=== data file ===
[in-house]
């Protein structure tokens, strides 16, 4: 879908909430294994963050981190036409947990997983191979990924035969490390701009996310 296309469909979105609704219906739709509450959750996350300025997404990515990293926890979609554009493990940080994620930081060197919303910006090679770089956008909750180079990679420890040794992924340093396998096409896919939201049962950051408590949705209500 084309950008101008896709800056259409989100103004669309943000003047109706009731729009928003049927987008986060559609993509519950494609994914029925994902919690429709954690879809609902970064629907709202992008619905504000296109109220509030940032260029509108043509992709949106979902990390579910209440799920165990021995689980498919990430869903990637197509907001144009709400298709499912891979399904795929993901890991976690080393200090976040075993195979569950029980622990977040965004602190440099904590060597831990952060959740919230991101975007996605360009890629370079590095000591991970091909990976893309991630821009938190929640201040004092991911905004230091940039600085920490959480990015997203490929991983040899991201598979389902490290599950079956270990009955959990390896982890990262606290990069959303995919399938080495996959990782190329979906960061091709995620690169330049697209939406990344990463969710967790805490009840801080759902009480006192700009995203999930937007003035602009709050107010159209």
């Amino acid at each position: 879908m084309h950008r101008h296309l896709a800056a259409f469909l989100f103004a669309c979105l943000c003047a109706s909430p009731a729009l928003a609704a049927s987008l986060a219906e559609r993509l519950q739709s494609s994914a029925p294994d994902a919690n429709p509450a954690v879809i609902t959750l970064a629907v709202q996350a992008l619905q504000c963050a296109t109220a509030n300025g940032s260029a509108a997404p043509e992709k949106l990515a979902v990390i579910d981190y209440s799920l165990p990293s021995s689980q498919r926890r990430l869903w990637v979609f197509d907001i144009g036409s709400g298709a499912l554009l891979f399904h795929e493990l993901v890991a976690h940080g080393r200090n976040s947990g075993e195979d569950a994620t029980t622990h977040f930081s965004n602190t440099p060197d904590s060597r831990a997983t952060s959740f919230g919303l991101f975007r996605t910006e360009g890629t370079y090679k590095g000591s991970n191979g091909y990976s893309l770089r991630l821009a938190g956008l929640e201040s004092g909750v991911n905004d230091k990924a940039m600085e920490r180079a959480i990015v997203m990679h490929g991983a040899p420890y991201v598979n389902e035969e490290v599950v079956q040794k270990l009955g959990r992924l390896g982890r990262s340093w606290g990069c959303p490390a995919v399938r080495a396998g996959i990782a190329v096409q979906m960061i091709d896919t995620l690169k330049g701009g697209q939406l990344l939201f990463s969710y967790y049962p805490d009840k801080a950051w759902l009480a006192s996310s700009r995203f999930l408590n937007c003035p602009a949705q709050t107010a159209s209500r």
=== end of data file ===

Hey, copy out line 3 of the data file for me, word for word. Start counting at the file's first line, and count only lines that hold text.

């Amino acid at each position: 879908m084309h950008r101008h296309l896709a800056a259409f469909l989100f103004a669309c979105l943000c003047a109706s909430p009731a729009l928003a609704a049927s987008l986060a219906e559609r993509l519950q739709s494609s994914a029925p294994d994902a919690n429709p509450a954690v879809i609902t959750l970064a629907v709202q996350a992008l619905q504000c963050a296109t109220a509030n300025g940032s260029a509108a997404p043509e992709k949106l990515a979902v990390i579910d981190y209440s799920l165990p990293s021995s689980q498919r926890r990430l869903w990637v979609f197509d907001i144009g036409s709400g298709a499912l554009l891979f399904h795929e493990l993901v890991a976690h940080g080393r200090n976040s947990g075993e195979d569950a994620t029980t622990h977040f930081s965004n602190t440099p060197d904590s060597r831990a997983t952060s959740f919230g919303l991101f975007r996605t910006e360009g890629t370079y090679k590095g000591s991970n191979g091909y990976s893309l770089r991630l821009a938190g956008l929640e201040s004092g909750v991911n905004d230091k990924a940039m600085e920490r180079a959480i990015v997203m990679h490929g991983a040899p420890y991201v598979n389902e035969e490290v599950v079956q040794k270990l009955g959990r992924l390896g982890r990262s340093w606290g990069c959303p490390a995919v399938r080495a396998g996959i990782a190329v096409q979906m960061i091709d896919t995620l690169k330049g701009g697209q939406l990344l939201f990463s969710y967790y049962p805490d009840k801080a950051w759902l009480a006192s996310s700009r995203f999930l408590n937007c003035p602009a949705q709050t107010a159209s209500r």